Fleet Foxes Kelvingrove Bandstand, Glasgow
Come the end of a tour, most bands are sick of their songs, and even sicker of each other. Fleet Foxes, conversely, are almost indecently keen to linger.
The final full show of a 15-month global trek (a handful of festival slots remains) has a celebratory, end-of-term feel. Singer Robin Pecknold promises ‘lots of extra songs’, and he’s not bluffing. If it weren’t for a curfew they might still be there now.
Fleet Foxes are organic, hand-reared types, their music built around melody and harmony. Useful grid references include early REM, Crosby, Stills & Nash and The Beach Boys, had the latter been raised on the farm rather than by the ocean.
Come the end of a tour, most bands are sick of their songs, and even sicker of each other. Fleet Foxes, conversely, are almost indecently keen to linger. Above: Robin Pecknold
On record, their intricate, elemental music tends towards a sweet sameness. Live, they bring a more muscular variety while still making a strikingly beautiful noise.
Switching between a battery of rustic instruments, they’re an almost comically unassuming bunch. Pecknold shuffles around in his beanie, singing lots and saying little, while his five associates melt into the music.
The songs from last year’s Crack-Up are rough riding, knotty constructions in tricky time signatures; campfire prog. On Mearcstapa, the guitarist sits down, rarely a good sign.
On record, their intricate, elemental music tends towards a sweet sameness. Live, they bring a more muscular variety while still making a strikingly beautiful noise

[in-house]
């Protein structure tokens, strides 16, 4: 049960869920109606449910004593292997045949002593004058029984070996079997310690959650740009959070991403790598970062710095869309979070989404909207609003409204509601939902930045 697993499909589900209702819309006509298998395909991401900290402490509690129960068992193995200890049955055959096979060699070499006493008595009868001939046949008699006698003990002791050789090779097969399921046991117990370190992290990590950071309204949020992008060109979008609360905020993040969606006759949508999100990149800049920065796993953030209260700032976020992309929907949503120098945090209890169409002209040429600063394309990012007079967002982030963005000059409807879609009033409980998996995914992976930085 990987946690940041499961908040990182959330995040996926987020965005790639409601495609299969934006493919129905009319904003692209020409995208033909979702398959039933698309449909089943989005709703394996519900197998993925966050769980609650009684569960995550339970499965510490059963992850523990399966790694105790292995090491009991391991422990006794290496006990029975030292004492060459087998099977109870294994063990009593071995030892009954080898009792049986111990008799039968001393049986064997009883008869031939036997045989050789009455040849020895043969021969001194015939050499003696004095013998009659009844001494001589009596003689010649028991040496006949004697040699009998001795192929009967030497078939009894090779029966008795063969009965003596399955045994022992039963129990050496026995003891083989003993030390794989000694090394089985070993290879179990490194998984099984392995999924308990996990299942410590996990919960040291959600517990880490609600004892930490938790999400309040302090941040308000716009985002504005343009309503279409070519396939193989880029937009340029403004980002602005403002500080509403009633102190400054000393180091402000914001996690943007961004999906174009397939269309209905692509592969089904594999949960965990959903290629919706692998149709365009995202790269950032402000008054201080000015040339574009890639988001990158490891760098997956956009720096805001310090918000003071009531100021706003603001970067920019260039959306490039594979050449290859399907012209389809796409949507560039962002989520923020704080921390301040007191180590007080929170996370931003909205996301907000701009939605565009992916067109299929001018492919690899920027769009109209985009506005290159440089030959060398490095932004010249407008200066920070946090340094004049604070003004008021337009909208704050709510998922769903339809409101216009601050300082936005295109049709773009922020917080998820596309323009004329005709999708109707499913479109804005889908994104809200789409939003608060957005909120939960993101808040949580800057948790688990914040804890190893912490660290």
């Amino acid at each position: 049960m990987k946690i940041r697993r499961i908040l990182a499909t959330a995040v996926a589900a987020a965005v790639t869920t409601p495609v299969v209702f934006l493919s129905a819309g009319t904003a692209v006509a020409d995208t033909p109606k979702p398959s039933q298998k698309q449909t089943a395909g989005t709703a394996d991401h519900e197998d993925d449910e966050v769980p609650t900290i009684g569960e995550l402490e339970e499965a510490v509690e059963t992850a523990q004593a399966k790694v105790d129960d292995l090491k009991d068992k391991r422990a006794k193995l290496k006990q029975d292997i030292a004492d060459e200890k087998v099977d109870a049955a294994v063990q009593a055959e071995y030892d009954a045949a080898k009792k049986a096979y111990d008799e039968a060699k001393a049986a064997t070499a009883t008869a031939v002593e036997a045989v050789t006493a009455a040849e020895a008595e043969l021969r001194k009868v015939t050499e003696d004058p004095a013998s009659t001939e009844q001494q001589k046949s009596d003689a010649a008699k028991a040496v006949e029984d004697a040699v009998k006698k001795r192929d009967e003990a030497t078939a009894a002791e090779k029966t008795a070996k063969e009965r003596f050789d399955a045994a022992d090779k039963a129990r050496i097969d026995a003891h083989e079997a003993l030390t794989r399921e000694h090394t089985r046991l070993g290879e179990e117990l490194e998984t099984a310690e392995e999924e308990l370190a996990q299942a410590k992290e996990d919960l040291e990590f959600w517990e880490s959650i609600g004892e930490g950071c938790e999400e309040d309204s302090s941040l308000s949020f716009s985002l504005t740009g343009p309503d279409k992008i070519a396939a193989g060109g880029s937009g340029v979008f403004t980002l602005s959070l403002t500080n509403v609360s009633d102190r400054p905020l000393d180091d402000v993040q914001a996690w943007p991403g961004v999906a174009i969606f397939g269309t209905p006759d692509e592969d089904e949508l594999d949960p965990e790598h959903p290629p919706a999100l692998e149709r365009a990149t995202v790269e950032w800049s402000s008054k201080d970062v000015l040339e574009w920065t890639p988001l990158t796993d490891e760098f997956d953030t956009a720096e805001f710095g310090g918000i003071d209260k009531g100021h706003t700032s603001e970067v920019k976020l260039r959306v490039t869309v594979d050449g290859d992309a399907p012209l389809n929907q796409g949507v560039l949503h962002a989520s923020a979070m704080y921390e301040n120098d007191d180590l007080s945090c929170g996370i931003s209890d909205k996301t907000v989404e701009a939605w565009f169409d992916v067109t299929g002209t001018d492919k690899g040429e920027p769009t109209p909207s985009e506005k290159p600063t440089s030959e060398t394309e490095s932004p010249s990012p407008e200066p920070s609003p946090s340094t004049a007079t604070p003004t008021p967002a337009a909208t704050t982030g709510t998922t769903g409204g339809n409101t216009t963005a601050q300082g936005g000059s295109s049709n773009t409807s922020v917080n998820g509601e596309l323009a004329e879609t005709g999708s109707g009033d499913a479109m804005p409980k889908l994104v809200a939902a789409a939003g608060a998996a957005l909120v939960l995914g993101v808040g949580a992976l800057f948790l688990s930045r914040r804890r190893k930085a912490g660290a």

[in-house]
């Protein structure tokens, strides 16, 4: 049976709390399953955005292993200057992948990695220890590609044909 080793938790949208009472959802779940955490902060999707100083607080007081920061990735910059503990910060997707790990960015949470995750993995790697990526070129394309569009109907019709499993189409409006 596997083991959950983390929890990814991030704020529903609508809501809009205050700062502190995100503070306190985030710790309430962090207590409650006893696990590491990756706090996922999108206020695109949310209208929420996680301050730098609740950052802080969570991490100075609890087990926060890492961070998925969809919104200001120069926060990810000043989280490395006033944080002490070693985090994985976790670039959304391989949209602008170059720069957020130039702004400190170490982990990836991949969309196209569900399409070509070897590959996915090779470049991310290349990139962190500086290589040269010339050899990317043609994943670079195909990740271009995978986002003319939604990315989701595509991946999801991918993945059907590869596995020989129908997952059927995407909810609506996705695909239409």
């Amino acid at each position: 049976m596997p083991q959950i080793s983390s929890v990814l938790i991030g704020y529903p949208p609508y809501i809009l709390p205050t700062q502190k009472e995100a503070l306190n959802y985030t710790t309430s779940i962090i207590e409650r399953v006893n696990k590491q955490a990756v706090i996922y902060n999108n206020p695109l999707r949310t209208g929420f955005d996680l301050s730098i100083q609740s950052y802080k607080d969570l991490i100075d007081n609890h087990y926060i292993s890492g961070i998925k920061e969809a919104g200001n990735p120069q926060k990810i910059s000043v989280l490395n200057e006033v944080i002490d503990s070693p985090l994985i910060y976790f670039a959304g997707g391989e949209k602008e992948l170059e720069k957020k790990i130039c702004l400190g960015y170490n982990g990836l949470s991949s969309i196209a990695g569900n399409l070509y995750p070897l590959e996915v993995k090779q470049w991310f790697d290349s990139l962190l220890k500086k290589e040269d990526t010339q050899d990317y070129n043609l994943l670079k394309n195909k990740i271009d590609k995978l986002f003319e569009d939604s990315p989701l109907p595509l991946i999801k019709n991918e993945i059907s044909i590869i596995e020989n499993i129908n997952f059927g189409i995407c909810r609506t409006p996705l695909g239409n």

Yet a ravishing balm is always at hand. The run of tracks from their debut album, released ten years ago, is a veritable bombardment of beauty. White Winter Hymnal is sacred American music. Your Protector has a medieval courtliness.
As darkness falls, Pecknold returns alone, taking requests, busking through chords to jog his memory. Kept Woman brings the rowdy outdoor amphitheatre to pin-drop silence.
There’s a dazzling version of the traditional Silver Dagger, made famous by Joan Baez, and a full-band cover of Joanna Newsom’s On A Good Day.
The opposite of calloused road warriors, even after two hours Fleet Foxes seem touchingly reluctant to say farewell. The feeling is mutual.
Fleet Foxes headline the Green Man Festival in the Brecon Beacons on Saturday
THIS WEEK’S CD RELEASES
By Adam Woods
Jake Shears Jake Shears Out now
Scissor Sisters frontman Shears fortifies himself for a solo career with a highkicking Sisters-style romp, with some Elton-ish Seventies songcraft and a swinging Southern vibe
Michael Nau & The Mighty Thread Out now Michael Nau & The Mighty Thread
Nau’s first band album is gentle but brisk and Nau’s songs down to earth and head-in-stars. ‘I’m thinking about the universe,’ he sings, ‘but I’m less than positive’
The Magpie Salute High Water I Out now
The Magpie Salute is a vehicle for ex-members of vintage rockers Black Crowes. Muscular, head-in-the-clouds rock ’n’ roll, plus some placid, rustic acoustic songs. The interwoven guitars are a marvel
Neil Diamond Hot August Day III Out Friday
Diamond recently called time on touring, but this captures him at his late peak in 2012, returning to the Greek Theatre in LA to celebrate the 40th anniversary of the album he recorded there